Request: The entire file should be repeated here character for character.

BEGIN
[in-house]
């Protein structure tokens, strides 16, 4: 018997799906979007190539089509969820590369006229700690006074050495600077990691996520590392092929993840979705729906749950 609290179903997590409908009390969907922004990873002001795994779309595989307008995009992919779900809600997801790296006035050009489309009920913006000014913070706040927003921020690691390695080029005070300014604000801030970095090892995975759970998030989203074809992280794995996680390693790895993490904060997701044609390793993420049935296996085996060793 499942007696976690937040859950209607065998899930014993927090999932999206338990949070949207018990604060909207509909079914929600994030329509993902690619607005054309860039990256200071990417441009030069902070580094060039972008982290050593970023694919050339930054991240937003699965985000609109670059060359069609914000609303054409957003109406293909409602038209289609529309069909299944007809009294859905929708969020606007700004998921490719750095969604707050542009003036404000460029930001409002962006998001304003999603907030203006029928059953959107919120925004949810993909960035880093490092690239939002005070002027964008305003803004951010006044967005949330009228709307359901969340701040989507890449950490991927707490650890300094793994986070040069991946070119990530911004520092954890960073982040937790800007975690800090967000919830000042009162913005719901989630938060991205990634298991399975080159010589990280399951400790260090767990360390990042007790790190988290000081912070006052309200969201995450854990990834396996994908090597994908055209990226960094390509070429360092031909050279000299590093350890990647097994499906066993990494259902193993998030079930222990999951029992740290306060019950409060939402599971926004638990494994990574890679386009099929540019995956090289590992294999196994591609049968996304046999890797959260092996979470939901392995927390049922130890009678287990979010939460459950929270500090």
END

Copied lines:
[in-house]
């Protein structure tokens, strides 16, 4: 018997799906979007190539089509969820590369006229700690006074050495600077990691996520590392092929993840979705729906749950 609290179903997590409908009390969907922004990873002001795994779309595989307008995009992919779900809600997801790296006035050009489309009920913006000014913070706040927003921020690691390695080029005070300014604000801030970095090892995975759970998030989203074809992280794995996680390693790895993490904060997701044609390793993420049935296996085996060793 499942007696976690937040859950209607065998899930014993927090999932999206338990949070949207018990604060909207509909079914929600994030329509993902690619607005054309860039990256200071990417441009030069902070580094060039972008982290050593970023694919050339930054991240937003699965985000609109670059060359069609914000609303054409957003109406293909409602038209289609529309069909299944007809009294859905929708969020606007700004998921490719750095969604707050542009003036404000460029930001409002962006998001304003999603907030203006029928059953959107919120925004949810993909960035880093490092690239939002005070002027964008305003803004951010006044967005949330009228709307359901969340701040989507890449950490991927707490650890300094793994986070040069991946070119990530911004520092954890960073982040937790800007975690800090967000919830000042009162913005719901989630938060991205990634298991399975080159010589990280399951400790260090767990360390990042007790790190988290000081912070006052309200969201995450854990990834396996994908090597994908055209990226960094390509070429360092031909050279000299590093350890990647097994499906066993990494259902193993998030079930222990999951029992740290306060019950409060939402599971926004638990494994990574890679386009099929540019995956090289590992294999196994591609049968996304046999890797959260092996979470939901392995927390049922130890009678287990979010939460459950929270500090």